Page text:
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DPS Director Steve McCraw tells CNN he’ll resign if troopers had 'any culpability' in delayed Uvalde shooting response

Texas Department of Public Safety Director Steve McCraw speaks during a news conference outside of Robb Elementary School on May 27, three days after a gunman killed 19 children and two adults there.
Marco Bello
Texas Department of Public Safety Director Steve McCraw speaks during a news conference outside of Robb Elementary School on May 27, three days after a gunman killed 19 children and two adults there.

Texas Department of Public Safety Director Steve McCraw said he would resign if his troopers had “any culpability” in the flawed police response to the Uvalde school shooting in May.

McCraw made the remark after being confronted by a CNN reporter in Brownsville, where he was attending a legislative hearing. The impromptu interview featured McCraw’s first extensive public remarks about the shooting at Robb Elementary School since June, when he testified for hours at a Texas Senate hearing in Austin and largely blamed local police for the botched response.

After initially being driven back by gunfire from the shooter, police waited more than an hour to reengage, contrary to active-shooter training. Of the nearly 400 officers who responded, 91 were from the state police. A team of U.S. Border Patrol agents and local officers, which did not include any state troopers, ultimately entered the classroom containing the shooter and killed him.

An investigation by The Texas Tribune and ProPublica found that McCraw and DPS have largely avoided scrutiny over their response to the shooting, in part because the agency has controlled which records get released and has shaped a narrative that casts local police as incompetent. Hours before the story published, and after declining to answer questions from the news organizations for three months, DPS announced it would formally investigate five troopers for their conduct during the shooting and said two of them were suspended without pay.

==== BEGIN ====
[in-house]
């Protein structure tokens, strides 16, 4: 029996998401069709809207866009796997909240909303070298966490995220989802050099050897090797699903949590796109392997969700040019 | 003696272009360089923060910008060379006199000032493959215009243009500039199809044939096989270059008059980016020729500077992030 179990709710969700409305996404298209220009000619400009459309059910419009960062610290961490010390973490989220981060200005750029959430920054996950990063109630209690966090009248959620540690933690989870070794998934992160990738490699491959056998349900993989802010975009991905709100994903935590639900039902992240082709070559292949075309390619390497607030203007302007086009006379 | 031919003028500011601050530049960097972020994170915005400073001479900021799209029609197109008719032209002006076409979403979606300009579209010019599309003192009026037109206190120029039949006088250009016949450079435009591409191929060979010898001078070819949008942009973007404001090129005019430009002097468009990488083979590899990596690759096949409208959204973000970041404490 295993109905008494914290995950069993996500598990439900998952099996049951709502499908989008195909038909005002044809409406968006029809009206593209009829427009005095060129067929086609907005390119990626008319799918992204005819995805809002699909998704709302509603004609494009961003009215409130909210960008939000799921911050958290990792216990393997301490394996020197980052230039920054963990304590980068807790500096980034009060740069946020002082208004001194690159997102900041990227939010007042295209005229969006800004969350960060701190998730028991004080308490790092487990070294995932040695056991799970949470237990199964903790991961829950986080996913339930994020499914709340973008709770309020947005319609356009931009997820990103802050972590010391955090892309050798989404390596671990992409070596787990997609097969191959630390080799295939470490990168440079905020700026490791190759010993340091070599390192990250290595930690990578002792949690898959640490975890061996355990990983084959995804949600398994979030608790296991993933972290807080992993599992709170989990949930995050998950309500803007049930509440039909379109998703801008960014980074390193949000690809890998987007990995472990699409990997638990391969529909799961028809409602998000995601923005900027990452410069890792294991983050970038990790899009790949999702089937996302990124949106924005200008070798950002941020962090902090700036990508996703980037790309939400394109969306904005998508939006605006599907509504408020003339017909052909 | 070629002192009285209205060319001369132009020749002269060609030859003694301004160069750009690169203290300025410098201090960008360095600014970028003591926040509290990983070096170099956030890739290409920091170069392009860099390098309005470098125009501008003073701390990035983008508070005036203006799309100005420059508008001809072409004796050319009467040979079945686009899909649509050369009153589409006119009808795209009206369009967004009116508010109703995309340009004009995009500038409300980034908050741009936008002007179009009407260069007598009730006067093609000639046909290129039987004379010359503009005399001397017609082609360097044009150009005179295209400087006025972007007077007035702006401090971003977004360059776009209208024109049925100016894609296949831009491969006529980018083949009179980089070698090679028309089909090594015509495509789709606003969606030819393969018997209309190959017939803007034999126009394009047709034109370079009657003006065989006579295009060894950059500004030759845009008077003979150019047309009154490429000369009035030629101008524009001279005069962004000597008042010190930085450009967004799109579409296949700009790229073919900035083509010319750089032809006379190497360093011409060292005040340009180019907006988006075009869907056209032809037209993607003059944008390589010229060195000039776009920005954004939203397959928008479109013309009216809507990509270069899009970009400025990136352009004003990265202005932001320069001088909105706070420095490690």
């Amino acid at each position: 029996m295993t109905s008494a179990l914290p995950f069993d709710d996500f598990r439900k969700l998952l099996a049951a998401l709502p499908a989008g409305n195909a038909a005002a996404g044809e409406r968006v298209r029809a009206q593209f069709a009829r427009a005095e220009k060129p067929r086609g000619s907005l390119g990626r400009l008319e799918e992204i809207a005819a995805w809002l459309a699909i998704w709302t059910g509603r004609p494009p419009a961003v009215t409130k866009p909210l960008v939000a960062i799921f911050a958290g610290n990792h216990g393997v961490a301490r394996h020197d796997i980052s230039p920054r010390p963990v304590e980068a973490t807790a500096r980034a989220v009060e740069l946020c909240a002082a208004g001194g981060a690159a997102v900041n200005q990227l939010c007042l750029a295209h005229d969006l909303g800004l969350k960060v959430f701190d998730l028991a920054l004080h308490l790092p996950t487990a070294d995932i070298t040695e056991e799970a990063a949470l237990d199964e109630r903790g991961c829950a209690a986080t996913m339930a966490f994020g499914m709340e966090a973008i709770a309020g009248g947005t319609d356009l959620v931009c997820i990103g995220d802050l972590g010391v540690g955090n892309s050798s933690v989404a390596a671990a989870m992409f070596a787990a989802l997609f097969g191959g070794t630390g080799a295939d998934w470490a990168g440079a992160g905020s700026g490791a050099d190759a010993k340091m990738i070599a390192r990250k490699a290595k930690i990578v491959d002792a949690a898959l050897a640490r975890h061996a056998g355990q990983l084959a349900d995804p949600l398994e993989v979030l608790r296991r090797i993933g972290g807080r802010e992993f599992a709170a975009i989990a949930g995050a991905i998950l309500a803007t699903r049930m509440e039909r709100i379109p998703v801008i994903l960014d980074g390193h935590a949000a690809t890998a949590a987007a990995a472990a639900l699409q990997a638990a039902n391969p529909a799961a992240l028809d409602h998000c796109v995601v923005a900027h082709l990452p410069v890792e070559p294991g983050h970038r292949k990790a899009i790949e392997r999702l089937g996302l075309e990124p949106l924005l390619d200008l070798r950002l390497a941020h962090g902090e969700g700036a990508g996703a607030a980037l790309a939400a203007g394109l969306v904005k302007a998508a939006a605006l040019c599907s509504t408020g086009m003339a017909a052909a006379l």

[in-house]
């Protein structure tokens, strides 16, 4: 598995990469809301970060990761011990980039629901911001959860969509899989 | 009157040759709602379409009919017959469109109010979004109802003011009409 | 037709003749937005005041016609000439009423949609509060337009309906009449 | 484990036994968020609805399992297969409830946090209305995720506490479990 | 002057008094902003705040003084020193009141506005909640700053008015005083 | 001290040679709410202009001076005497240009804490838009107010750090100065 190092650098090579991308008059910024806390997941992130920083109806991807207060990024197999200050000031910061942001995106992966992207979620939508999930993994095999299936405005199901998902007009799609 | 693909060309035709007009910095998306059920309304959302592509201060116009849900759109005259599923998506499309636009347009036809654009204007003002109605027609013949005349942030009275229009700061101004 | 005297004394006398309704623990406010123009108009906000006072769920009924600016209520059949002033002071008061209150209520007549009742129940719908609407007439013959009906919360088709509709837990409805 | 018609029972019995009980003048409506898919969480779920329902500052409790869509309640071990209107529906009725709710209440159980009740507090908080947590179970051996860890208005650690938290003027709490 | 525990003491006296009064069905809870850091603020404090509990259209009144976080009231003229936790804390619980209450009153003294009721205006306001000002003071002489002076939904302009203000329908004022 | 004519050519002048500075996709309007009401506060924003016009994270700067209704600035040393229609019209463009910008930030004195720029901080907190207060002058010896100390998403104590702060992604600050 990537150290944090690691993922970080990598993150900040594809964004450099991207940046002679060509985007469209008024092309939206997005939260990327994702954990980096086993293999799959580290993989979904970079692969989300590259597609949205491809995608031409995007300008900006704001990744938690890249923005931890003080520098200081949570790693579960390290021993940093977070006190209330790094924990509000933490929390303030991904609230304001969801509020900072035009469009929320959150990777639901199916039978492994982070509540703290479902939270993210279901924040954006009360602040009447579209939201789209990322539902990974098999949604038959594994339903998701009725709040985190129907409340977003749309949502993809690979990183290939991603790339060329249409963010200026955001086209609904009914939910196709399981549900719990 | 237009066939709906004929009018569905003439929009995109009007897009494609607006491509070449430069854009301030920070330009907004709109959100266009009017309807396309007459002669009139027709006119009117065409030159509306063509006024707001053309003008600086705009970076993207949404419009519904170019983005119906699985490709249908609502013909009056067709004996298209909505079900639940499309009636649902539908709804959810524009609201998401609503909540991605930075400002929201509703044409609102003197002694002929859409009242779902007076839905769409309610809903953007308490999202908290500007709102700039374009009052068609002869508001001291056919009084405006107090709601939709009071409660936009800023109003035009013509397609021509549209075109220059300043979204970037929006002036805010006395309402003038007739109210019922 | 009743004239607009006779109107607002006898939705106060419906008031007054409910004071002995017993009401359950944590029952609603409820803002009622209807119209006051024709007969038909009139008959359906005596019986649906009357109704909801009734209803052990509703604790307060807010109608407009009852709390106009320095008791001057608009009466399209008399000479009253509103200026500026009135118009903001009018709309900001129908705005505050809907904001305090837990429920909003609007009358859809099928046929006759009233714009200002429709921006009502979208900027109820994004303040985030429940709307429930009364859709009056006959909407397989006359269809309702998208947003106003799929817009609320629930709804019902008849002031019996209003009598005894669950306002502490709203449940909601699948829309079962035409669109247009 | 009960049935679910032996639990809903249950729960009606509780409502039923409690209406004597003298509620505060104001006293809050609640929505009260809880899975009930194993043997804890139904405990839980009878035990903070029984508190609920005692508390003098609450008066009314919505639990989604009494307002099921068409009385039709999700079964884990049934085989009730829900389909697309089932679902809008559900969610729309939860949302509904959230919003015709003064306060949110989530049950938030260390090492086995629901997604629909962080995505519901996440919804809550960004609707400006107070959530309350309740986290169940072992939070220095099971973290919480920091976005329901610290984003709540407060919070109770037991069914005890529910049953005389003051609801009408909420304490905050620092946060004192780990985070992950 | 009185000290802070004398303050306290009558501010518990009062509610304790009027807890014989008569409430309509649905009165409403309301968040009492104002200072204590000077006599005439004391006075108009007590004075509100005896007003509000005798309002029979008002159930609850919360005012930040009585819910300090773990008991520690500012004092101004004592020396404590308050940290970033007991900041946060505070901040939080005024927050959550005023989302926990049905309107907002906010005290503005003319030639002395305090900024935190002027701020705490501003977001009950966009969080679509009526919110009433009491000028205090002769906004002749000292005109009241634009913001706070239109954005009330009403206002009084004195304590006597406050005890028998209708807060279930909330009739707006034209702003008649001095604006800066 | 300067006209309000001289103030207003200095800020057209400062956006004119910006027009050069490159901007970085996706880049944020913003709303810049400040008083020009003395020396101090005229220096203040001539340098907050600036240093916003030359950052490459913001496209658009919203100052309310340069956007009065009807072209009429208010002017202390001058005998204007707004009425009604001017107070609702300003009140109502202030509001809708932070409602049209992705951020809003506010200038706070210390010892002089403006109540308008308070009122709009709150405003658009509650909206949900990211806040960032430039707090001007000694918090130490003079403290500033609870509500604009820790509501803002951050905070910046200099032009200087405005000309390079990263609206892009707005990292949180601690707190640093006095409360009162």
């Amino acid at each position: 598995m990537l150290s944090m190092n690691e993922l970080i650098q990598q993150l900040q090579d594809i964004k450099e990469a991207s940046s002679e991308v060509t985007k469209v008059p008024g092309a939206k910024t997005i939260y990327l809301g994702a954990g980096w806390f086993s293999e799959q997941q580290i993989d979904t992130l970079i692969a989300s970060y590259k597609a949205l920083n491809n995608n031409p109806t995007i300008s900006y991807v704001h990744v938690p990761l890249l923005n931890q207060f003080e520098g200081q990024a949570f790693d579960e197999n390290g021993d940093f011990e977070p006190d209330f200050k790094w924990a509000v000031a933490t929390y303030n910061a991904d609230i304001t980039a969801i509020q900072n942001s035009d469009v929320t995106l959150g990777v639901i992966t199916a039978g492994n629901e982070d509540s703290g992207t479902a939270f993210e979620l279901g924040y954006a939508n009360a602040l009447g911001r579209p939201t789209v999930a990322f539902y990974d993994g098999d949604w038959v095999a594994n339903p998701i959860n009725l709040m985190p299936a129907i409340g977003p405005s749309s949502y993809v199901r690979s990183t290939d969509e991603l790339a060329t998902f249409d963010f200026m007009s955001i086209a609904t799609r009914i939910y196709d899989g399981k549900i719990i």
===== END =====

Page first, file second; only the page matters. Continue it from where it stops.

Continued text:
Police tactics experts questioned why DPS did not take a lead role in the shooting response as it had during previous critical events, including the 1991 Luby’s massacre in Killeen, 2013 fertilizer plant explosion in West and 2018 shooting at Santa Fe High School.

They said state troopers missed opportunities to wrest control away from the Uvalde school district police chief, the incident commander, when it became clear he was not acting decisively.

McCraw said during his Senate testimony he did not think it was feasible for troopers to have assumed command. On Friday, the DPS leader told CNN that the agency is committed to holding itself accountable.

McCraw disputed the contents of minutes from a state police captains meeting in mid-August, published Thursday by KXAN-TV, which state that “no one is going to lose their jobs” for their conduct during the shooting.

“Quite the contrary, all leaders in Region 3 did what they were supposed to do and have stepped up to meet the moment,” the minutes quote McCraw as saying.

McCraw told CNN his “fired” comment was solely about Region 3 director Victor Escalon. McCraw said he reviewed Escalon’s actions that day and determined them to be appropriate.

For more than two months, however, DPS has declined to answer questions about how Escalon and McCraw responded to the shooting and communicated with each other on May 24.

And Democratic State Sen. Roland Gutierrez, one of the most vocal critics of how the state police handled the Uvalde shooting, called on McCraw to step down.

“Just a few days ago, when the inspector general investigation of DPS Troopers was made public, families had a glimmer of hope that there would at least be some accountability, if delayed,” Gutierrez said in a statement. “Now, we find out that it may all be a sham. Planned and executed by Governor Greg Abbott’s DPS Director Steve McCraw. It is time for Director McCraw to resign.”